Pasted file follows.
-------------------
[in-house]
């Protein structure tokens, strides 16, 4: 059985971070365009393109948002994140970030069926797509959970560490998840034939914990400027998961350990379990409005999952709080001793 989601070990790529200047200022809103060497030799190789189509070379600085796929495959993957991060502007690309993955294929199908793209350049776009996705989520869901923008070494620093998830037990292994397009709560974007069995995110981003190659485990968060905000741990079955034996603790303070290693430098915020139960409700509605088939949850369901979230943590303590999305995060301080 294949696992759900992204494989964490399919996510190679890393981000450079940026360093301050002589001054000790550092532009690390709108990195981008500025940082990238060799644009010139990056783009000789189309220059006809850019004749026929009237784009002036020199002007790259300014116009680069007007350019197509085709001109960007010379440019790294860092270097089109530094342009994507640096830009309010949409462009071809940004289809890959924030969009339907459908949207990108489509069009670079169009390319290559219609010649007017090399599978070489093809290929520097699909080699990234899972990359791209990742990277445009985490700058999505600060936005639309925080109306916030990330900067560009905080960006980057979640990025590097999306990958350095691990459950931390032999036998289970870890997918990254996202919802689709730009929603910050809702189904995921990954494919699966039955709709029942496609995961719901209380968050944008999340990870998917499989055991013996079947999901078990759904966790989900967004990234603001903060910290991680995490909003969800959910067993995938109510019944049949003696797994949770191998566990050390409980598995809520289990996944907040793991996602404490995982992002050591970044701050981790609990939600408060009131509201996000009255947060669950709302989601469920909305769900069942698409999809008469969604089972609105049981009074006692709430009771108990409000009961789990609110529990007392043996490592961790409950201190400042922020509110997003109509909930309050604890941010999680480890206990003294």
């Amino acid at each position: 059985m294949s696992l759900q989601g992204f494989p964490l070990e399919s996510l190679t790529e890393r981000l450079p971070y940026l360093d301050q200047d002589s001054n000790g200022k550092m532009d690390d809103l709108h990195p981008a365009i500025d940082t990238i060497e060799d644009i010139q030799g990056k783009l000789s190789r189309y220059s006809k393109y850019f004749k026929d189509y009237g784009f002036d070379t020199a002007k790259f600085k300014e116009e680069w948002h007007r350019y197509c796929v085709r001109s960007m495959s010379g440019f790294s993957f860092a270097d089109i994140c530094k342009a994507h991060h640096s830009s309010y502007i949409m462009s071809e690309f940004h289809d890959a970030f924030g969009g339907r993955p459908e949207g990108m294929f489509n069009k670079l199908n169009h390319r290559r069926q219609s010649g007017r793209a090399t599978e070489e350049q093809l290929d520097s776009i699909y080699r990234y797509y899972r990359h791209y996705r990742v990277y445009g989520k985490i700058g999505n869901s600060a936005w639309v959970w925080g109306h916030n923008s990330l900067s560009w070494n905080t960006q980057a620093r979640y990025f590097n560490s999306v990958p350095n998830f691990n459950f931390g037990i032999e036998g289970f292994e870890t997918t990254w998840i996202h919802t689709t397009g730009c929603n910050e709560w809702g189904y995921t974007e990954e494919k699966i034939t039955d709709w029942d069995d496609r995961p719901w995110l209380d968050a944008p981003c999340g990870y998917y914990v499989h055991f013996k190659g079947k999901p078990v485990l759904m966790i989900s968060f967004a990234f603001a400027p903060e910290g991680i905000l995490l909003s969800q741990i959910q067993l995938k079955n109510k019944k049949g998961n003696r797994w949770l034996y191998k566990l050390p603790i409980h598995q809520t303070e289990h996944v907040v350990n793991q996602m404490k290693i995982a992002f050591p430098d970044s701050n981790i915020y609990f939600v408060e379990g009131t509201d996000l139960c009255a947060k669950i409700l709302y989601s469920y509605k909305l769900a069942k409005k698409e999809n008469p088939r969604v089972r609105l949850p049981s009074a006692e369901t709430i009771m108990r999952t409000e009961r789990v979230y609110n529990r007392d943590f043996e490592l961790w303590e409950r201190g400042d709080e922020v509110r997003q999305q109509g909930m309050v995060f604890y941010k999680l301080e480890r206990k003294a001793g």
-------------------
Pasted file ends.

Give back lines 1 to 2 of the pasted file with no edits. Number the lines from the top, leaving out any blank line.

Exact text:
[in-house]
């Protein structure tokens, strides 16, 4: 059985971070365009393109948002994140970030069926797509959970560490998840034939914990400027998961350990379990409005999952709080001793 989601070990790529200047200022809103060497030799190789189509070379600085796929495959993957991060502007690309993955294929199908793209350049776009996705989520869901923008070494620093998830037990292994397009709560974007069995995110981003190659485990968060905000741990079955034996603790303070290693430098915020139960409700509605088939949850369901979230943590303590999305995060301080 294949696992759900992204494989964490399919996510190679890393981000450079940026360093301050002589001054000790550092532009690390709108990195981008500025940082990238060799644009010139990056783009000789189309220059006809850019004749026929009237784009002036020199002007790259300014116009680069007007350019197509085709001109960007010379440019790294860092270097089109530094342009994507640096830009309010949409462009071809940004289809890959924030969009339907459908949207990108489509069009670079169009390319290559219609010649007017090399599978070489093809290929520097699909080699990234899972990359791209990742990277445009985490700058999505600060936005639309925080109306916030990330900067560009905080960006980057979640990025590097999306990958350095691990459950931390032999036998289970870890997918990254996202919802689709730009929603910050809702189904995921990954494919699966039955709709029942496609995961719901209380968050944008999340990870998917499989055991013996079947999901078990759904966790989900967004990234603001903060910290991680995490909003969800959910067993995938109510019944049949003696797994949770191998566990050390409980598995809520289990996944907040793991996602404490995982992002050591970044701050981790609990939600408060009131509201996000009255947060669950709302989601469920909305769900069942698409999809008469969604089972609105049981009074006692709430009771108990409000009961789990609110529990007392043996490592961790409950201190400042922020509110997003109509909930309050604890941010999680480890206990003294």